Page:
The ITQ system has particularly hit Maoris, the indigenous people of New Zealand who have played a major role in fisheries. They were seriously affected by the exclusion of part-timers.

Maoris believe that the exclusive property rights aspect of the ITQ system was contrary to their fishery rights unde Article 2 of the Treaty of Waitangi.

Consequently, they took the Muriwhenua, Ngai Tahu and other claims to the Waitangi Tribunal. They also resorted to other court actions during the latter 1980s.

Together these resulted in a successful High Court injunction on the progressive expansion to bring more species under the Quota Management System (QMS). Although subsequent agreements did allow the inclusion of four more species (squid, jack mackerel, rock lobster and southern scallops), it generally prevented others from being through in.

Under the 1840 Treaty of Waitangi, Maoris believed they were entitled to ‘full, exclusive right entitled to ‘full, exclusive right to their fisheries’, i.e. 100 per cent. But ‘in a spirit of partnership’, they claimed only 50 per cent. The Maori Fisheries Act of 1989 provided for the transfer of a mere 10 per cent of total fishing quota to the maori Fisheries Commission.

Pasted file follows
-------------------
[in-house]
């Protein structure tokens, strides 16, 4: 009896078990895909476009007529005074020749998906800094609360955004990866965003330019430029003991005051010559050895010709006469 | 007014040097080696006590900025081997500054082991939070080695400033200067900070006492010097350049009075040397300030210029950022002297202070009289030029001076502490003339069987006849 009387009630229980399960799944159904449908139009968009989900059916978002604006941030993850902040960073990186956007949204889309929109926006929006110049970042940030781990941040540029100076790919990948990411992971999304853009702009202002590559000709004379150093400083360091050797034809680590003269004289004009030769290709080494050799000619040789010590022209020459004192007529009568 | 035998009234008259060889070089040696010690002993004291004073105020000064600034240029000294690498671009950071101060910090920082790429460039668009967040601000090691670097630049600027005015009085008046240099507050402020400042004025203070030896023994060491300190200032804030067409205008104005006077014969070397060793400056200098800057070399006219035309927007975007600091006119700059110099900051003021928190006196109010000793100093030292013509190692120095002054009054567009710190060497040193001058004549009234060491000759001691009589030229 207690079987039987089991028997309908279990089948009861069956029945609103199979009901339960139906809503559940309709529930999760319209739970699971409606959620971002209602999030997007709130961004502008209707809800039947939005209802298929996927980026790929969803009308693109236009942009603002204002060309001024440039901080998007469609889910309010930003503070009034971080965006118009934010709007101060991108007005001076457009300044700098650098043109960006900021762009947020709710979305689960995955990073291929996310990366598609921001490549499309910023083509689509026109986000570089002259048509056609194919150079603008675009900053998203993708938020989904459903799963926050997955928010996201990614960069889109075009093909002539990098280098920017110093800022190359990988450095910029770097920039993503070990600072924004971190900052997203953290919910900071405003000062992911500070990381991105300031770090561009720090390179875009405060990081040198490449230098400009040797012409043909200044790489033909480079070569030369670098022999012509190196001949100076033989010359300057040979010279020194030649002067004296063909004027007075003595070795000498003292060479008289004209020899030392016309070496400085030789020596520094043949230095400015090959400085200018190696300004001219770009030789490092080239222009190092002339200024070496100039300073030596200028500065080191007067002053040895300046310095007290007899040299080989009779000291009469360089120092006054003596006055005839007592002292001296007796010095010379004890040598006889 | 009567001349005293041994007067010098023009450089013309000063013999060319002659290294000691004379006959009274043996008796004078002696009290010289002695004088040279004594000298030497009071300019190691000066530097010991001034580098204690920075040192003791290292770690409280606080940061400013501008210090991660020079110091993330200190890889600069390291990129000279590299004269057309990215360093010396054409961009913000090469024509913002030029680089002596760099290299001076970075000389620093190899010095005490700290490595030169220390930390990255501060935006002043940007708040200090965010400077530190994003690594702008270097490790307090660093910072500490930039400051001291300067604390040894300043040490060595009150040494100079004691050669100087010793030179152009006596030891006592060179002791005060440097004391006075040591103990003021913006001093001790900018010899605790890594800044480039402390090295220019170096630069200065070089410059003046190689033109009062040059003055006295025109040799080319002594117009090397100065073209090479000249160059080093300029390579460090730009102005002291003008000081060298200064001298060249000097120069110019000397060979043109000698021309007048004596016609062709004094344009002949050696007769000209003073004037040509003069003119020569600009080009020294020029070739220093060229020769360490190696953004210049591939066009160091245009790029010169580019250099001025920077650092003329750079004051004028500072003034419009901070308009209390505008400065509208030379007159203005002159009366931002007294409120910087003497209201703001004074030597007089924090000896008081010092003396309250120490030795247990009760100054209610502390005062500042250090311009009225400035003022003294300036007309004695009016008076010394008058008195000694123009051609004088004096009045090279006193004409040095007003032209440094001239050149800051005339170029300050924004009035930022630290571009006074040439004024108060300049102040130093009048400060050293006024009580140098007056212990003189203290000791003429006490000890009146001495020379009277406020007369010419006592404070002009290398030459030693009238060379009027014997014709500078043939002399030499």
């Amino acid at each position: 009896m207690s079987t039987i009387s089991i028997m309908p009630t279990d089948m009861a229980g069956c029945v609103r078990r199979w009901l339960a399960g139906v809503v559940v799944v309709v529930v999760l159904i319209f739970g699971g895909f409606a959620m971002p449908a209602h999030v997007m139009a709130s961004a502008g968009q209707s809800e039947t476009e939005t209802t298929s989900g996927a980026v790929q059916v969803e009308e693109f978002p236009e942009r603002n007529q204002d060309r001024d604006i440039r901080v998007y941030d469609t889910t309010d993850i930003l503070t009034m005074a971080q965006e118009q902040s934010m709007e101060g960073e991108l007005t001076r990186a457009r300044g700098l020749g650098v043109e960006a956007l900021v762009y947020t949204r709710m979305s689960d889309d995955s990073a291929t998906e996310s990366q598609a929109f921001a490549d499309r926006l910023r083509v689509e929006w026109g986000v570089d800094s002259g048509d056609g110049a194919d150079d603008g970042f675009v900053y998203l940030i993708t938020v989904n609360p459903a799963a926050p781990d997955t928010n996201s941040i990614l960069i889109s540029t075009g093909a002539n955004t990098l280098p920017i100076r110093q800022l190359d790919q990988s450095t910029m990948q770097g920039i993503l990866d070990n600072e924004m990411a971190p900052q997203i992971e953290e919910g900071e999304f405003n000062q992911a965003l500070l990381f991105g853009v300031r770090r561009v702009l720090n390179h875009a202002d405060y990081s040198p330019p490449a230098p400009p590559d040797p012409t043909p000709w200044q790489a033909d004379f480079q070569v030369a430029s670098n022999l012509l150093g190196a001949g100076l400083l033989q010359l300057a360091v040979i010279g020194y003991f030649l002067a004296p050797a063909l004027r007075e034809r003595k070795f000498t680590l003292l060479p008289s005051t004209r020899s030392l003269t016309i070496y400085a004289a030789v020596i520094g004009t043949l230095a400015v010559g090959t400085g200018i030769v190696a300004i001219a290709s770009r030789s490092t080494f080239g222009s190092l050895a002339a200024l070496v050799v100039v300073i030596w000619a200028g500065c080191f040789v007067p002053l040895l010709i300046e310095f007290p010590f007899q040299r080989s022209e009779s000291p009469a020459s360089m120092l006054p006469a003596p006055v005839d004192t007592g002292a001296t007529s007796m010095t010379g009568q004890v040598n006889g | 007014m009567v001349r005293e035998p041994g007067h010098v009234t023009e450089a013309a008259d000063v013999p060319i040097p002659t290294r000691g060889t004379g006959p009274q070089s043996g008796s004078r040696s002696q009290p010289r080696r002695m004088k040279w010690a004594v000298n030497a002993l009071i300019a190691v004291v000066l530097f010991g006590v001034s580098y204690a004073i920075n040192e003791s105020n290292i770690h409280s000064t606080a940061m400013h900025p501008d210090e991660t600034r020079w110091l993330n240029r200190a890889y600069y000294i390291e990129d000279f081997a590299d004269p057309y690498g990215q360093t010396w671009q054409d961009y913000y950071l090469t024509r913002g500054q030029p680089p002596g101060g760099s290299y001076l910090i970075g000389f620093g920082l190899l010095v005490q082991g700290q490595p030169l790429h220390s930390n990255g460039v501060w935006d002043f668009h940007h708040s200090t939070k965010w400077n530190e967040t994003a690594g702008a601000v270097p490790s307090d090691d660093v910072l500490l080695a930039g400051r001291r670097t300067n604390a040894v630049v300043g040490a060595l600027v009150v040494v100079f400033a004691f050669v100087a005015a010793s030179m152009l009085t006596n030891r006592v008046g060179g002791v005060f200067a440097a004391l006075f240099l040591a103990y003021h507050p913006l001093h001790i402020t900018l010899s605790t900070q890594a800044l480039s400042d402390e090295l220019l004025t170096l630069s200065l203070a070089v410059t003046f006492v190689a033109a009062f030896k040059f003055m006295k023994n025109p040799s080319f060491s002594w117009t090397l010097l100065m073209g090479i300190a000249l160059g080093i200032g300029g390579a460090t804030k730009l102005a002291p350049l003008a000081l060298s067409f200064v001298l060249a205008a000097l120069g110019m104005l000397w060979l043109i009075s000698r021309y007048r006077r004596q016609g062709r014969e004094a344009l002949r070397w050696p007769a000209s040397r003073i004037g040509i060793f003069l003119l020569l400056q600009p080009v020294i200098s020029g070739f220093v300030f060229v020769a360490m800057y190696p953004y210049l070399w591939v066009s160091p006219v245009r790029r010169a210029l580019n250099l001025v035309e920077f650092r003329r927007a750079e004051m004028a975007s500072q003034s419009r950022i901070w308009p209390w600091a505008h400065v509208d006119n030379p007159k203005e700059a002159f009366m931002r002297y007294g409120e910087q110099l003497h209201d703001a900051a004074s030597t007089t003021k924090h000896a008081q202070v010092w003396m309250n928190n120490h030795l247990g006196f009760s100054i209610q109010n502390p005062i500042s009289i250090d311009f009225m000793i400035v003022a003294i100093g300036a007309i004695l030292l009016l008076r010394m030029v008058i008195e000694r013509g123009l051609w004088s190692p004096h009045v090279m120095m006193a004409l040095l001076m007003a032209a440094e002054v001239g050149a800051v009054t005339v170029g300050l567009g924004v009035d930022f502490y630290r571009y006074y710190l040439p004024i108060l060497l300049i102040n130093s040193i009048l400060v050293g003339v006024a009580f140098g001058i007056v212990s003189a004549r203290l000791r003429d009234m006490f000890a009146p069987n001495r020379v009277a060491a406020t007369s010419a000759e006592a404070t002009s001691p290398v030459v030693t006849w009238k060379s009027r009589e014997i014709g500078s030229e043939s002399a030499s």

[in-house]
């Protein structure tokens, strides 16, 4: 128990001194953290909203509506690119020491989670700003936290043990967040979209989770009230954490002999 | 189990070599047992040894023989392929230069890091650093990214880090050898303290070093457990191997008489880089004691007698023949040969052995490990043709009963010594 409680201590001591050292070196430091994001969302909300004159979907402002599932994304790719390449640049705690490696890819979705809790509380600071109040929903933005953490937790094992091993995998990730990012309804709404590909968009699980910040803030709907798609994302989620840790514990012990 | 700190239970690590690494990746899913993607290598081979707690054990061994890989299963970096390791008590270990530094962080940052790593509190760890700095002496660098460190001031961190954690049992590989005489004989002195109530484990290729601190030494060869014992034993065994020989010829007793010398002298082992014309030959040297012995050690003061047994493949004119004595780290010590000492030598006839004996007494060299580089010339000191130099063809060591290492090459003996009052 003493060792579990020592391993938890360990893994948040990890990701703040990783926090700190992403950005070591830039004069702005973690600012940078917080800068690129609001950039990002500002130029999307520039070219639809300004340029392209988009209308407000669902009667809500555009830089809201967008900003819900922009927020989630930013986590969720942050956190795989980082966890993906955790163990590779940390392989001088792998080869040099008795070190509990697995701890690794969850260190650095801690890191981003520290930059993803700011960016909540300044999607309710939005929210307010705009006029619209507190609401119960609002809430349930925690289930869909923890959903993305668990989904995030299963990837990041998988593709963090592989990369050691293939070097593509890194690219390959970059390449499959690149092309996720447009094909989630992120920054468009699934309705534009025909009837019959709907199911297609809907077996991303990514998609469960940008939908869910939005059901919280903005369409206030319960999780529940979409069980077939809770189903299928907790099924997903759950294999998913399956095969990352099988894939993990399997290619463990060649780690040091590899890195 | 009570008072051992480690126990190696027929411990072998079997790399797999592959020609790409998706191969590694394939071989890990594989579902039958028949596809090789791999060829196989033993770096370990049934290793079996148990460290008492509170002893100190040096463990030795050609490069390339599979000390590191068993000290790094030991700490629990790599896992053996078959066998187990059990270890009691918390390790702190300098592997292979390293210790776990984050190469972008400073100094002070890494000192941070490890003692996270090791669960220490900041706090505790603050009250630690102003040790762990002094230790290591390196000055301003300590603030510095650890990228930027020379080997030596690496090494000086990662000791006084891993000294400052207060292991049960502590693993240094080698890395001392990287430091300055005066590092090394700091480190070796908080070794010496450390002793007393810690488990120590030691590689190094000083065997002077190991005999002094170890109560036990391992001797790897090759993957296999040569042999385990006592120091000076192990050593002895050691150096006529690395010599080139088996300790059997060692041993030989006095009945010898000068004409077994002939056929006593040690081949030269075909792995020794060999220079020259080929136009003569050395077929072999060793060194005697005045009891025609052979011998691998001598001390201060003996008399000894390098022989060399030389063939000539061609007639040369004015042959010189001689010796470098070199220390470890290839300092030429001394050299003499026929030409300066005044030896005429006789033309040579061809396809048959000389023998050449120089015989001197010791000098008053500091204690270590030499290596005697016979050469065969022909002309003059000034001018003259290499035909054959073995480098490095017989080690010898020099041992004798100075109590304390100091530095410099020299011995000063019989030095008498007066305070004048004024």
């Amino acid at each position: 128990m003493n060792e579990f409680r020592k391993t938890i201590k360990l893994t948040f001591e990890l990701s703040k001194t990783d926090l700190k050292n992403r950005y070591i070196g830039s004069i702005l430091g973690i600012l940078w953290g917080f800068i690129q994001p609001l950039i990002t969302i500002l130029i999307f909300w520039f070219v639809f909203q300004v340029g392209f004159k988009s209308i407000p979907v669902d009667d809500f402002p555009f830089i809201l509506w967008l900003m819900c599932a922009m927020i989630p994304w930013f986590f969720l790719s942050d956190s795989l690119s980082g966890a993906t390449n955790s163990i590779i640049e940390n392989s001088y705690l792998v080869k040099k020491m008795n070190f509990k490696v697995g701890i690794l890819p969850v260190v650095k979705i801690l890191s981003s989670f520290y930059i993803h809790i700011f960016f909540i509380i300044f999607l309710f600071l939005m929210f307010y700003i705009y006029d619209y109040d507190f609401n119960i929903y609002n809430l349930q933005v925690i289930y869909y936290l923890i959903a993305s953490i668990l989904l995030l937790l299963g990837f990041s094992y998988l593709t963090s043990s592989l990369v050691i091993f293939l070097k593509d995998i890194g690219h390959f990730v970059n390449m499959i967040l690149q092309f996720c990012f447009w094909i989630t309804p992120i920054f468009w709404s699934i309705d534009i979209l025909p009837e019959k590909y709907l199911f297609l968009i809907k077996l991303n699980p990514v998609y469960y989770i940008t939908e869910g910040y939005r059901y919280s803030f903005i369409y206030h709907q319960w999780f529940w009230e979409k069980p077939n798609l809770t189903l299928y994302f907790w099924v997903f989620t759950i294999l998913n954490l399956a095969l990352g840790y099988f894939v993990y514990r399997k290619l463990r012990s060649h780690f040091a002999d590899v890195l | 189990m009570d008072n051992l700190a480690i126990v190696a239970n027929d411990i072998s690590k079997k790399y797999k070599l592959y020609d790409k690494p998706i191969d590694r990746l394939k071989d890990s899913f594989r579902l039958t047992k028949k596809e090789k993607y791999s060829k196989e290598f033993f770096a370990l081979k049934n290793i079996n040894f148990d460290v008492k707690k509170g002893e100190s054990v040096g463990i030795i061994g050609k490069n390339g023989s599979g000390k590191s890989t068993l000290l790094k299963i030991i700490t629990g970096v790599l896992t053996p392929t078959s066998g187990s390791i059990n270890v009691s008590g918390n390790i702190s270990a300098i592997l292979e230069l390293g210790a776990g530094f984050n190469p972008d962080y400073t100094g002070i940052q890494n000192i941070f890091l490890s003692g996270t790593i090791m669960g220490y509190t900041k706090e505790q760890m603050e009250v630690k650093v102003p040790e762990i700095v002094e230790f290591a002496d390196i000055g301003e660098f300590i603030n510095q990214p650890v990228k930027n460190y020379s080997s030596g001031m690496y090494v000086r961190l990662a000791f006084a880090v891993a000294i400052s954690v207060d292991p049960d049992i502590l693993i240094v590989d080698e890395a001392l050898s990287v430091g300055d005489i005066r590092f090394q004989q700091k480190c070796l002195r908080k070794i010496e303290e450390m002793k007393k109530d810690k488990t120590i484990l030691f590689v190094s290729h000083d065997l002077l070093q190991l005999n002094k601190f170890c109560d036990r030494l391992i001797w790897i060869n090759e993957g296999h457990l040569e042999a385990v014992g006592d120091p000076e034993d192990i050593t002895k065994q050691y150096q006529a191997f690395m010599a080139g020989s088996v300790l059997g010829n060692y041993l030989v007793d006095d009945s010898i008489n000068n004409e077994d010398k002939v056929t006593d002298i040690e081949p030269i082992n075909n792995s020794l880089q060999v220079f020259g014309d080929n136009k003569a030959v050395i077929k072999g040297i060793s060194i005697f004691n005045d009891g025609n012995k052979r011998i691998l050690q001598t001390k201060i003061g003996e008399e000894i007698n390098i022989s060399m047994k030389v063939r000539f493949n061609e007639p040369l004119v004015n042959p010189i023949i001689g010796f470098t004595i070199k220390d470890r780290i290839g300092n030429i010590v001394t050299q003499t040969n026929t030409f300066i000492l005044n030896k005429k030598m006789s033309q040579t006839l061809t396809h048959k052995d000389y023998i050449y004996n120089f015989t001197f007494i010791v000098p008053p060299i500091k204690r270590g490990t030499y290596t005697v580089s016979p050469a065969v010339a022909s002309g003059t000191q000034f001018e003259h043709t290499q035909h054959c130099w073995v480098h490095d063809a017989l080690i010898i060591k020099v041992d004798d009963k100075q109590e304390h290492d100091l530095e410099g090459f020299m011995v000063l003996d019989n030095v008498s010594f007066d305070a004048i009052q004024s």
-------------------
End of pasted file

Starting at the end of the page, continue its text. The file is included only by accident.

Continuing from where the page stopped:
These claims were, however, supposedly settled at the end of 1992 in two ways: by the Treaty of Waitangi (Fisheries Claim) Settlement Act and the government financing a 50 per cent Maori shareholding for the purchase of Sealord products Litd., New Zealands’s largest fishing company, through a partnership between Maoris and Brierly Investments Ltd.

This purchase, together with other quota already held by the Maori Fisheries Commission, gave Maoris control of a large portion of New Zealand fisheries.

Yet, 13 Iwi (tribes) opposed the settlement, saying their ‘treaty rights were not for sale’. They wanted quote to provide jobs for their people, not shares in Sealord. The issue is one of sovereignty and traditional rights versus monetary vaues and capitalistic enterprise.

This ‘dial’ however, does clear the way for MAF to bring in more of the 117 non-quota species currently managed under a permit system. The fishing industry is arguing that 30 of these species should come under the ITQ system.